Docker Bridges

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Configuring networks is hard, and docker certainly did not make things easier. Since I am no network expert most things I know come from trial and error. This post describes the process how I setup a docker bridge.

Why would I need a docker bridge

A docker bridge is needed when your containers must be reachable on the network your host is connected to. Each container will have an IP address in the same subnet as the host.

Often you can just forward a port. However I needed to run multiple containers that used the same protocol, so each one of the containers needed to use the same port.

A simple bridged network

To setup a docker bridged network, two things need to be done. First a bridge must be created. If you’re using networkd this is fairly easy.

Setting up the bridge

First create a file called br0.netdev. This file creates a new interface called br0.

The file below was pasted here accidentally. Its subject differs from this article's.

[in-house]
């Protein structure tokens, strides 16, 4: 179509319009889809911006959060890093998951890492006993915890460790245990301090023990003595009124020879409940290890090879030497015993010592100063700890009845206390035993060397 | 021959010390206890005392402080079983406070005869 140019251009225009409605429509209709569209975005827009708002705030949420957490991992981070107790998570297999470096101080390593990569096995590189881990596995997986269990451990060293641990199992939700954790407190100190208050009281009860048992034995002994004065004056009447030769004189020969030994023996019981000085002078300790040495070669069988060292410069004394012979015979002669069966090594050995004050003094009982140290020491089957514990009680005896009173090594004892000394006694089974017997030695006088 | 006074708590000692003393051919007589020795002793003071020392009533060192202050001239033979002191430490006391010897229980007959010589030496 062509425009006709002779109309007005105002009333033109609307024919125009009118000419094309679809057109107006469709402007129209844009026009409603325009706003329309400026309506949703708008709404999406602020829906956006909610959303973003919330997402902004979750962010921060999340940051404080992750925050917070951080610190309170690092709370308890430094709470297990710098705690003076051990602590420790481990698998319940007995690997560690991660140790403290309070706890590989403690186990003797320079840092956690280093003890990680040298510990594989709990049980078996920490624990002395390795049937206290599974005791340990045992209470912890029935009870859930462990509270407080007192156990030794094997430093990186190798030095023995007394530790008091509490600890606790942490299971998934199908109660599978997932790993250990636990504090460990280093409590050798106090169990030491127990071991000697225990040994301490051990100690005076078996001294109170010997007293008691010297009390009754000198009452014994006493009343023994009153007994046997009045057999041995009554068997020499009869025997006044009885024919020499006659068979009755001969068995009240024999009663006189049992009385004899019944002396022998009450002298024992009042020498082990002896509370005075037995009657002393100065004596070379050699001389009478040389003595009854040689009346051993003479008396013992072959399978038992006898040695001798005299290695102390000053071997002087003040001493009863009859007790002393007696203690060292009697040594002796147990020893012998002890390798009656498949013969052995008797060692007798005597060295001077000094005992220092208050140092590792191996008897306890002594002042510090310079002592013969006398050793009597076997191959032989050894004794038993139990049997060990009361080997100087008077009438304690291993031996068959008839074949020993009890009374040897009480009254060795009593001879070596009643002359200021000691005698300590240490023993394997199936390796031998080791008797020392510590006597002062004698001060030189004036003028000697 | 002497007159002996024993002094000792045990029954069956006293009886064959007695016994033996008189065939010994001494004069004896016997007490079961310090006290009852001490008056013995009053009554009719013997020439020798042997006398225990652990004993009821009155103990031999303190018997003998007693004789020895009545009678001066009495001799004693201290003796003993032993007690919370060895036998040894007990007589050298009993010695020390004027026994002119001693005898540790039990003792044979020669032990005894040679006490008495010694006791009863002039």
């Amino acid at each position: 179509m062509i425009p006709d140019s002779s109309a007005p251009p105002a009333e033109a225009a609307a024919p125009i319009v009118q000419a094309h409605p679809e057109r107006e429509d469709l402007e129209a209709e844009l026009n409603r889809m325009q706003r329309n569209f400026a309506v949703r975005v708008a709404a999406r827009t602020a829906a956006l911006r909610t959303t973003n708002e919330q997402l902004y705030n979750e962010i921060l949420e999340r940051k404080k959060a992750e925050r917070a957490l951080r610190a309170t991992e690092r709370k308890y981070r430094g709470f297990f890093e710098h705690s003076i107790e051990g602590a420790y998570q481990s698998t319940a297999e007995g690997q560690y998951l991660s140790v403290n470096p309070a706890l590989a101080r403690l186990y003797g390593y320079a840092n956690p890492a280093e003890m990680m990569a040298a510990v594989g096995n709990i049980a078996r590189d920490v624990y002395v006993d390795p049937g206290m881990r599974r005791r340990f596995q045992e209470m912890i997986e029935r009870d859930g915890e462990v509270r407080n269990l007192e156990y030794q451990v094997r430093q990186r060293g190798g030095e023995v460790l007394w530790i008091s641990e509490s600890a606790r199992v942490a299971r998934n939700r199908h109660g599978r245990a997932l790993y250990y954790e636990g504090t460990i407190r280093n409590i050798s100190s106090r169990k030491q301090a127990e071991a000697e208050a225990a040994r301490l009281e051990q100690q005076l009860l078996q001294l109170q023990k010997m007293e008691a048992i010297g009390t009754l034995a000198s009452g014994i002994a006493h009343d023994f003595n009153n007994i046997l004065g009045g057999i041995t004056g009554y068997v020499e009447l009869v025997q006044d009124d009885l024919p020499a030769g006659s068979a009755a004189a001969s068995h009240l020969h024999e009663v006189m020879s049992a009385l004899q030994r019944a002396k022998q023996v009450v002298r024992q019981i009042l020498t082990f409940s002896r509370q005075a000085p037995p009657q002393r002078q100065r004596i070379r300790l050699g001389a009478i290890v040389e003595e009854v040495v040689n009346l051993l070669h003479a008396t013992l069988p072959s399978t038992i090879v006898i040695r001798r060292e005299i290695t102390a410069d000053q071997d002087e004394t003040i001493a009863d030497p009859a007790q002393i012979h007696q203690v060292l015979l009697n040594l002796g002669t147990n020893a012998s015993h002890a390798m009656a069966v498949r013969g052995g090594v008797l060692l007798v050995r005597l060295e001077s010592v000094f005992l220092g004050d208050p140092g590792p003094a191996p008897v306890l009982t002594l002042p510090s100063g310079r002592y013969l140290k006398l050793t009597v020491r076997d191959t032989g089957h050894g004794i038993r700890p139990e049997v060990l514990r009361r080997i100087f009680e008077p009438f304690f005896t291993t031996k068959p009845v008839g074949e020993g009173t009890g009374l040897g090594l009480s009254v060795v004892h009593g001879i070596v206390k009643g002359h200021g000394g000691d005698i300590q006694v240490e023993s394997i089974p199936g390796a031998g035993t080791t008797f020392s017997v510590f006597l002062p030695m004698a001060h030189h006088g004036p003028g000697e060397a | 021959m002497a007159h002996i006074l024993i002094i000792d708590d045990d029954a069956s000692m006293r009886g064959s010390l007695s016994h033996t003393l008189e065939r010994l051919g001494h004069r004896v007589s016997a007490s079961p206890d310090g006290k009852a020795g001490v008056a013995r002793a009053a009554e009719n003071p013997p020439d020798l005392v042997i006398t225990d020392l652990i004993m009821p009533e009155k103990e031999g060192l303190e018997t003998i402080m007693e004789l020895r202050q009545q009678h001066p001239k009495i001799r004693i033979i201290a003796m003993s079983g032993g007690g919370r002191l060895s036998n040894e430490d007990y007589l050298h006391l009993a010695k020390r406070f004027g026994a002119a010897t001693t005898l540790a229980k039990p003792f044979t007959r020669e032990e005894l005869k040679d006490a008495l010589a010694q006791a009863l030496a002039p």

Next, create a file called This configures the bridge. I think this must always have a static IP if we want to use the bridge with docker, but I am not sure.



You need to add an interface to the bridge. This interface must not be configured. The network behind the interface will be reachable via the bridge.



Creating the docker network

The next step is creating a docker network and adding it to the bridge. The gateway MUST be the IP of your bridge. If you use anything else, Docker will change the IP of the bridge.

The name of the network can be anything you like, as long its not is use yet. With docker network ls all networks are shown.

docker network create \
    --driver=bridge \
    --subnet=${subnet}/24 \
    --gateway=${ip-of-your-bridge} \
    -o "" \

After a reboot the network is ready. You can now start containers on this network. These containers will be reachable from anywhere in the network.

Using the network

You can start a container on the network by setting the --network option when starting the container.

The container must also be assigned an IP address. If no ip address is given docker simply assigns one, which can cause IP conflicts. The IP address can be set with the --ip flag.

The docker run command should look something like this:

docker run \
    --network=${name-of-the-network} \
    --ip="${ip}" \